In January 2016, four women will attempt to row The Atlantic Ocean unaided and break the World Record for an all-female crew. They will depart from Gran Canaria and journey across 2,994 miles of open water to the final destination in Barbados, challenging the current record by attempting to arrive less than 45 days later.
These four women were brought together by a shared dream of conquering the Atlantic by rowing boat, ready to face the most challenging and thrilling adventure of their lives. They will be using the opportunity to raise money for Barnardos and the Forces Children’s Trust, and have chosen specific projects where their funds can be used to enrich the lives of children less fortunate, helping to provide them with a better future.
Olivia Wilson, an Army Officer and one of the crew members shares her driving force behind the race, “Although we all have very personal reasons for taking on such a huge challenge, it is my desire to push myself to my mental and physical limits. I am passionate about fundraising for charity, so the prospect of helping young children is a significant motivation of mine. Having served in Afghanistan and witnessed the end of Operations, I think it’s important that we do not forget the children of those who made the ultimate sacrifice”.
Olivia, who currently serves at 47 Regiment Royal Artillery, is joined by three other team members; Gemma Chalk, the co-founder of ‘Oceanus Rowing’; Clare Lanyon, a mother of two from Cornwall and Jane McIntosh, an RAF Sergeant who has attempted The Atlantic row once before. All these women share a strong connection with the sport and connected via the Oceanus rowing website. Their rowing boat will be only 8.5 metres in length, fighting against 10 metre waves, and threatened by the possibility of storms and gales. Conditions at sea will be ferocious; the four women expect to survive on minimum sleep, and sweltering heat, and to have to deal with chafing and sores from the boat, with marine life as their sole company!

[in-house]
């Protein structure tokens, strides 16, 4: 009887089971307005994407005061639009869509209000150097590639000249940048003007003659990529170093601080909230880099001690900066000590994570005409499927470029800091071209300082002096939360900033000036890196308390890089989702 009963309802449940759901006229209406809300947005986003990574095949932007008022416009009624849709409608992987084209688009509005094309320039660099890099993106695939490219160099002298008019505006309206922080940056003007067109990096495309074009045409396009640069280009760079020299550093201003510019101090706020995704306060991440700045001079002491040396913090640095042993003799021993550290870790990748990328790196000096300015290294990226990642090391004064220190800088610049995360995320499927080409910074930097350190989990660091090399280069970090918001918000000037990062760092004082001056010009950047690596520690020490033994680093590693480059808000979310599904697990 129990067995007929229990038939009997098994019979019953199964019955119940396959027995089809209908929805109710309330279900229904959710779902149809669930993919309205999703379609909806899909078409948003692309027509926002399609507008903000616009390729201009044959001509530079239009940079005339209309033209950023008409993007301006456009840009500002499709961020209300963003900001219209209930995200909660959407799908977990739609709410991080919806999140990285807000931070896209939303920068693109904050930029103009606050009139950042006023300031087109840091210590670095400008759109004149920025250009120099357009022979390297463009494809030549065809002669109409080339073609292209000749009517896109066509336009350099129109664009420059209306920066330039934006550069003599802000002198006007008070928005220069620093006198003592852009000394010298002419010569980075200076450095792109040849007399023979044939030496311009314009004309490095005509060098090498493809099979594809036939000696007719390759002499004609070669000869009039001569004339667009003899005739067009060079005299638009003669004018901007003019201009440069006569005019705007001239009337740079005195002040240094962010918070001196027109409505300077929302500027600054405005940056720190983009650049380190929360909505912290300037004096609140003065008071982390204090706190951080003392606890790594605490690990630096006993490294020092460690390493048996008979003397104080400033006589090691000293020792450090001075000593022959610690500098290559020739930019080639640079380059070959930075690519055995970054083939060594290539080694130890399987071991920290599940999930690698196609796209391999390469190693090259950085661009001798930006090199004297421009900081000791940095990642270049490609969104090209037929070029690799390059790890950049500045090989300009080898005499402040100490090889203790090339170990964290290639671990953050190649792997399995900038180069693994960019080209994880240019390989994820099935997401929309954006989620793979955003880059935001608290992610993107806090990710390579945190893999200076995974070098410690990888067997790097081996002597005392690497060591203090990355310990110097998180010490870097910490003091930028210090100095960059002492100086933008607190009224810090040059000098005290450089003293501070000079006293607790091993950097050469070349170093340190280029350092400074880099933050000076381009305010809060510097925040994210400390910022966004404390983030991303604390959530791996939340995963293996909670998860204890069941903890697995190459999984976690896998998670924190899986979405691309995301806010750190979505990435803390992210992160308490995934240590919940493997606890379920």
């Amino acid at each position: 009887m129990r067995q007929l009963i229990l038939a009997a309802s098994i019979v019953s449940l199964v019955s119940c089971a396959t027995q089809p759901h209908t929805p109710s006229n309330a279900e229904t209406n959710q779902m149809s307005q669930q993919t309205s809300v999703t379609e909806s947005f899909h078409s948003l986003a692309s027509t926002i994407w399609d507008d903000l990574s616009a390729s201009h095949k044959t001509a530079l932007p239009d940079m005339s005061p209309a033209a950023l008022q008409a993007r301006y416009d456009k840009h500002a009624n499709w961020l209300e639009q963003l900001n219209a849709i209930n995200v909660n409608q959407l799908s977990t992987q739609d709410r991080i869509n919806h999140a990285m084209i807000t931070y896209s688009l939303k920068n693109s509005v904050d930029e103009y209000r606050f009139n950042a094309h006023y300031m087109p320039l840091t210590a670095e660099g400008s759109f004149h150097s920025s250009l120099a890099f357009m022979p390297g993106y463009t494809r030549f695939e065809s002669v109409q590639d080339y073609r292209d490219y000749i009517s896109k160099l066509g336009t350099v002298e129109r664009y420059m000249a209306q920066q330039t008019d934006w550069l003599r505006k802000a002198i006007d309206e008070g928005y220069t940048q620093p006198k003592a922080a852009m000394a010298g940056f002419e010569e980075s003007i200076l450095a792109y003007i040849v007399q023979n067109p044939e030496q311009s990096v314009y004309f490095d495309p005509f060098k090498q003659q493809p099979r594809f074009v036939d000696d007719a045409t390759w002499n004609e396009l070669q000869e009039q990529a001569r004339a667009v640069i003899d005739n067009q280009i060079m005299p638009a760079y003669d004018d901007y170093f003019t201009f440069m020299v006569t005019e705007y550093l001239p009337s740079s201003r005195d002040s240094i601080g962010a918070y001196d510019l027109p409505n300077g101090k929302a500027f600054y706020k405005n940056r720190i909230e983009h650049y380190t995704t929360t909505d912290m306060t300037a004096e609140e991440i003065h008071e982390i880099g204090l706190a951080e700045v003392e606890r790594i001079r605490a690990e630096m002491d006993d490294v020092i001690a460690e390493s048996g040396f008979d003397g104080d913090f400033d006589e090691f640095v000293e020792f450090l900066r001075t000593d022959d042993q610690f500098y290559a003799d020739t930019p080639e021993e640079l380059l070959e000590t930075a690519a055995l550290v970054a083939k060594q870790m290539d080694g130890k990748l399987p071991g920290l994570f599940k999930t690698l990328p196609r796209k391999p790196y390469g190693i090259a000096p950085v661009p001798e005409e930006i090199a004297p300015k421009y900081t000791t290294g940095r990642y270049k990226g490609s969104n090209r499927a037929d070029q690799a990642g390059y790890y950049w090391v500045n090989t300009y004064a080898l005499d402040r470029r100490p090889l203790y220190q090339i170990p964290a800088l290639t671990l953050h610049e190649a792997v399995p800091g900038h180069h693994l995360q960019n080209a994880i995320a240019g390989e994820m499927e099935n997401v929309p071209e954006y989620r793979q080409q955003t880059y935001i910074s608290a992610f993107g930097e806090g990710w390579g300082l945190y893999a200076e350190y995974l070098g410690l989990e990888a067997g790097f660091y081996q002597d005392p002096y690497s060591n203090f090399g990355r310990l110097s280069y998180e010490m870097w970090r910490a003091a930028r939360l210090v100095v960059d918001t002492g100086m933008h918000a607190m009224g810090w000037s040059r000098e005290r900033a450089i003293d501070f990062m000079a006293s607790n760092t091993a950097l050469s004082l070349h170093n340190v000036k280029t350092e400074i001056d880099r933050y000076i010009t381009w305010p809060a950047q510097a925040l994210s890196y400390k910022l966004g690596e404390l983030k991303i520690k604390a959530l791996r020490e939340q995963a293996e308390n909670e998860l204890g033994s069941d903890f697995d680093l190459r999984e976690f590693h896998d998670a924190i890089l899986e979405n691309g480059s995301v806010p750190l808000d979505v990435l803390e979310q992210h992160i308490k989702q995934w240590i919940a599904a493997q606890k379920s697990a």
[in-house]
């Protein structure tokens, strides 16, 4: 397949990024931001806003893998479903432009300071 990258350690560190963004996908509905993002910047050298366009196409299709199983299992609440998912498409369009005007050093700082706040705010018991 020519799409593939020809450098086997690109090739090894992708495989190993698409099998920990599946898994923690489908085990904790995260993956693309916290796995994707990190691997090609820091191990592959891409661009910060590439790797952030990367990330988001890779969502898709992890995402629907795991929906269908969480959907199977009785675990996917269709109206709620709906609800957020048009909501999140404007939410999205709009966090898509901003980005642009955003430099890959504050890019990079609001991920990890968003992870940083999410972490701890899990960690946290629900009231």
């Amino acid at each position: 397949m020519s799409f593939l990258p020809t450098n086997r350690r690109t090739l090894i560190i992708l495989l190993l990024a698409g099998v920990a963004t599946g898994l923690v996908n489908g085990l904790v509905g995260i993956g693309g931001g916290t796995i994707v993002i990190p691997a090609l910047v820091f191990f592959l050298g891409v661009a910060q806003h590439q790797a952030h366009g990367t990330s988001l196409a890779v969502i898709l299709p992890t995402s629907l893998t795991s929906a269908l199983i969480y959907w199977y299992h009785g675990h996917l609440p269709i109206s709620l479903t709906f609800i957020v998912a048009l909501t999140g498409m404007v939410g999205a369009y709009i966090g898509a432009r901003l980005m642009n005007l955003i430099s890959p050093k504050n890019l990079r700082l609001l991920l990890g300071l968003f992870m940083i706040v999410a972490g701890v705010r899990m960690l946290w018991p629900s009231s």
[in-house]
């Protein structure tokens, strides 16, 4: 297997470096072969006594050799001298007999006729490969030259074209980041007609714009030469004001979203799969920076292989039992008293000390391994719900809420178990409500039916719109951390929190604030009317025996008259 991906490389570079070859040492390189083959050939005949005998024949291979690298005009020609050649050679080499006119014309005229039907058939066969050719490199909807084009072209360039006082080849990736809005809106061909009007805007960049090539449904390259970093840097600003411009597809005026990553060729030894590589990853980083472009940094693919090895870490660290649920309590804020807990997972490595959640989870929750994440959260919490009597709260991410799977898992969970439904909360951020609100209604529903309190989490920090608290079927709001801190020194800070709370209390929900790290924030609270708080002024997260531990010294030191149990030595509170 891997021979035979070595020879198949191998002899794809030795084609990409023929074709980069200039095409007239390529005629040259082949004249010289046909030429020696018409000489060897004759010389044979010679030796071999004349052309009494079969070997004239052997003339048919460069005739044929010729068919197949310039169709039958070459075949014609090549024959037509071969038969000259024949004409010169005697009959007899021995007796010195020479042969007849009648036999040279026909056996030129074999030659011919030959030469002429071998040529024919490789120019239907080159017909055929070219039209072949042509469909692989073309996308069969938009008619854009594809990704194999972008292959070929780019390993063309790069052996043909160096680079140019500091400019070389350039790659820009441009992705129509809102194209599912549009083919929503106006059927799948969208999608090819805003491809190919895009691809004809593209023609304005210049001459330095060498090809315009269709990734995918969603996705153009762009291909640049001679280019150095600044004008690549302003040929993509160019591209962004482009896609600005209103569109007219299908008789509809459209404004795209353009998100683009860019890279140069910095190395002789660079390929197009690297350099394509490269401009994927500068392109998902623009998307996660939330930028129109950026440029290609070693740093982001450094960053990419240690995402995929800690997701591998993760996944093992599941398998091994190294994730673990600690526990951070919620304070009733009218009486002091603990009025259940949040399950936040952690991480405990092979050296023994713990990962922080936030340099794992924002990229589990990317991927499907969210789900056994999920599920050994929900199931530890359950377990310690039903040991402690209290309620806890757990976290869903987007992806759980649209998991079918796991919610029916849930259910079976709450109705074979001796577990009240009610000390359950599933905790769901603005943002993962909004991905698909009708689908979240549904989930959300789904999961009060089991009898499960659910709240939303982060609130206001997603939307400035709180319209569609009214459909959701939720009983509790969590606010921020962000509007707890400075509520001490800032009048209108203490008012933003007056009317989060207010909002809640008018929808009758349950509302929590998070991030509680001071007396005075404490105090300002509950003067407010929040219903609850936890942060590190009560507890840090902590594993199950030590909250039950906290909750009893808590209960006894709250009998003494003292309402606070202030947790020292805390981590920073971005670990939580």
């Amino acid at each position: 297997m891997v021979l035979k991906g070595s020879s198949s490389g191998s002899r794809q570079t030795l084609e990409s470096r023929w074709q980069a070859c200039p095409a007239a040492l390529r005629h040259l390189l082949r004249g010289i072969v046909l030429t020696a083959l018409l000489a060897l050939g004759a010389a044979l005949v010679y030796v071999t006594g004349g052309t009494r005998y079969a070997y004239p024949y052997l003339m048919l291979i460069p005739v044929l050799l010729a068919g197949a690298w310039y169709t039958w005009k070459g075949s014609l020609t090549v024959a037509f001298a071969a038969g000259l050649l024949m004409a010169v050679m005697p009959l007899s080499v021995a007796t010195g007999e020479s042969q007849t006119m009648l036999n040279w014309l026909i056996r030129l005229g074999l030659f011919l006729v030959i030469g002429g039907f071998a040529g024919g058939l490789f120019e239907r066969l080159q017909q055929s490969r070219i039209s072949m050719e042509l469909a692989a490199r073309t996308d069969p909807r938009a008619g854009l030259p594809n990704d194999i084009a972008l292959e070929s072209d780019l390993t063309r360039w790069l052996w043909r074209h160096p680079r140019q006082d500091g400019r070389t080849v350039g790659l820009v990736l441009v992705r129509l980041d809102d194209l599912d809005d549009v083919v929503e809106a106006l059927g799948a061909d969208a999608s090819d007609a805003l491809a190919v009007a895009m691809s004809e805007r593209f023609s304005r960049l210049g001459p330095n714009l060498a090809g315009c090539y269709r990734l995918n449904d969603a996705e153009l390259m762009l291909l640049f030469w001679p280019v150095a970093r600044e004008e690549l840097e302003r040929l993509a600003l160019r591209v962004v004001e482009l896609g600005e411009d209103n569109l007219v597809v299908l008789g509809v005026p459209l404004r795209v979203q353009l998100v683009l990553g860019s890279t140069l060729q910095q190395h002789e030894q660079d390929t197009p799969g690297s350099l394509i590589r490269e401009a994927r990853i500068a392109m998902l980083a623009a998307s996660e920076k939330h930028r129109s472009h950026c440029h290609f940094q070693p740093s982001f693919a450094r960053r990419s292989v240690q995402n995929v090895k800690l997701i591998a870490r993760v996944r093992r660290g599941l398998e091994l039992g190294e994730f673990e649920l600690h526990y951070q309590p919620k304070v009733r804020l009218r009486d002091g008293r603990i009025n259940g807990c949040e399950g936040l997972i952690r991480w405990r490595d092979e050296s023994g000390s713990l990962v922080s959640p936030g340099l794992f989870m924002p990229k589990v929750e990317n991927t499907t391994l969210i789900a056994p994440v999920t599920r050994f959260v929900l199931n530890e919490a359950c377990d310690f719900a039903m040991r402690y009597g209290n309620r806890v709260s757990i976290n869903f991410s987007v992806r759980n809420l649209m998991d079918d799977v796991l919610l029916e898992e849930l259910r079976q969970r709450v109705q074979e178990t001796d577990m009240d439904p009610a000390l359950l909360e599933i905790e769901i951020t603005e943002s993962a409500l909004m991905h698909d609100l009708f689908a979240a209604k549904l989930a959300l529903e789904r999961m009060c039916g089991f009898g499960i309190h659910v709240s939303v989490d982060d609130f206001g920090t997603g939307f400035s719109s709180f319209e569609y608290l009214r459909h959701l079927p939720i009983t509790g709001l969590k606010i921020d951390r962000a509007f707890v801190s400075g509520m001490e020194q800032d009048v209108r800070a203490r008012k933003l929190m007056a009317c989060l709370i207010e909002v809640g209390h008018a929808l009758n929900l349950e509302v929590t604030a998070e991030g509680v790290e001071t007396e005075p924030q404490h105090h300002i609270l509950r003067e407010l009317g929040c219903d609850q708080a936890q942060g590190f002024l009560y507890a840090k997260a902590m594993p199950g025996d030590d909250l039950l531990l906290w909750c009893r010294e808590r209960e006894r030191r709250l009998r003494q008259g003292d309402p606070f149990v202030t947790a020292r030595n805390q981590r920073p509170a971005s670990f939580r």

They will be completely self-sufficient, living on only freeze-dried food, with no bathroom facilities and sleeping in a cabin smaller than a single bed. Preparation is key to their success, and focused physical training is a commitment which they all have to fit in around their demanding work schedules, each expecting to have to train 6 days per week, and 2 hours a day of running, cycling, swimming and rowing.
Additionally, they are currently organising a variety of fundraising events in order to raise awareness for their chosen charities. The expedition is costing the crew over £60,000, of which they are funding out of their own savings, and where possible, the support of corporate sponsors. These four ordinary women are resolved to take on an extraordinary challenge, for what will undoubtedly be a modern maritime adventure and the experience of their lifetimes.
You can read about the CHALLENGE and the CREW here, the BOAT TRACKING will be below when they start; along with a DAILY STATS page.
Follow their journey via the "Oceanus Rowing" Facebook page and on Twitter @OceanusRowing.